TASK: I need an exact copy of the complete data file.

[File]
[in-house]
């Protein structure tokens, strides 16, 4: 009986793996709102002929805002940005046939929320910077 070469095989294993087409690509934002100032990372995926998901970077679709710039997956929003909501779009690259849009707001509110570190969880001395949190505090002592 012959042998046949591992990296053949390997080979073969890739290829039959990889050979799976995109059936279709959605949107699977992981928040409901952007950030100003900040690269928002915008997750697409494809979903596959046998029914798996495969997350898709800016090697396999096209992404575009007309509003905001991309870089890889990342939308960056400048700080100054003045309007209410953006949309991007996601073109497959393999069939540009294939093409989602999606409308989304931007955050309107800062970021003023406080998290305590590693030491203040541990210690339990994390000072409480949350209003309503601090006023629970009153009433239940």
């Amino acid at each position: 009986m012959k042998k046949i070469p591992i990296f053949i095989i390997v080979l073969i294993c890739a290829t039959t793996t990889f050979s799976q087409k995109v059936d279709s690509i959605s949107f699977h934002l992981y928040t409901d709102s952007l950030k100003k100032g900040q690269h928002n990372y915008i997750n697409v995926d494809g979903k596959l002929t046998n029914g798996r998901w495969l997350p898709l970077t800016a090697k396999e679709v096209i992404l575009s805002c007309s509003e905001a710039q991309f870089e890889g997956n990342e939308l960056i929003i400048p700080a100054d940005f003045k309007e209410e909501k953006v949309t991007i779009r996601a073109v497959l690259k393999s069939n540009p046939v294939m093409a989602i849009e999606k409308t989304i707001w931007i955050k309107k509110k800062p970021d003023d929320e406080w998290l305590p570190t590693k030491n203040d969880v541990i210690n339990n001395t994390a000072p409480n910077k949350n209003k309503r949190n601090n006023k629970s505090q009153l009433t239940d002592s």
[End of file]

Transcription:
[in-house]
């Protein structure tokens, strides 16, 4: 009986793996709102002929805002940005046939929320910077 070469095989294993087409690509934002100032990372995926998901970077679709710039997956929003909501779009690259849009707001509110570190969880001395949190505090002592 012959042998046949591992990296053949390997080979073969890739290829039959990889050979799976995109059936279709959605949107699977992981928040409901952007950030100003900040690269928002915008997750697409494809979903596959046998029914798996495969997350898709800016090697396999096209992404575009007309509003905001991309870089890889990342939308960056400048700080100054003045309007209410953006949309991007996601073109497959393999069939540009294939093409989602999606409308989304931007955050309107800062970021003023406080998290305590590693030491203040541990210690339990994390000072409480949350209003309503601090006023629970009153009433239940």
């Amino acid at each position: 009986m012959k042998k046949i070469p591992i990296f053949i095989i390997v080979l073969i294993c890739a290829t039959t793996t990889f050979s799976q087409k995109v059936d279709s690509i959605s949107f699977h934002l992981y928040t409901d709102s952007l950030k100003k100032g900040q690269h928002n990372y915008i997750n697409v995926d494809g979903k596959l002929t046998n029914g798996r998901w495969l997350p898709l970077t800016a090697k396999e679709v096209i992404l575009s805002c007309s509003e905001a710039q991309f870089e890889g997956n990342e939308l960056i929003i400048p700080a100054d940005f003045k309007e209410e909501k953006v949309t991007i779009r996601a073109v497959l690259k393999s069939n540009p046939v294939m093409a989602i849009e999606k409308t989304i707001w931007i955050k309107k509110k800062p970021d003023d929320e406080w998290l305590p570190t590693k030491n203040d969880v541990i210690n339990n001395t994390a000072p409480n910077k949350n209003k309503r949190n601090n006023k629970s505090q009153l009433t239940d002592s």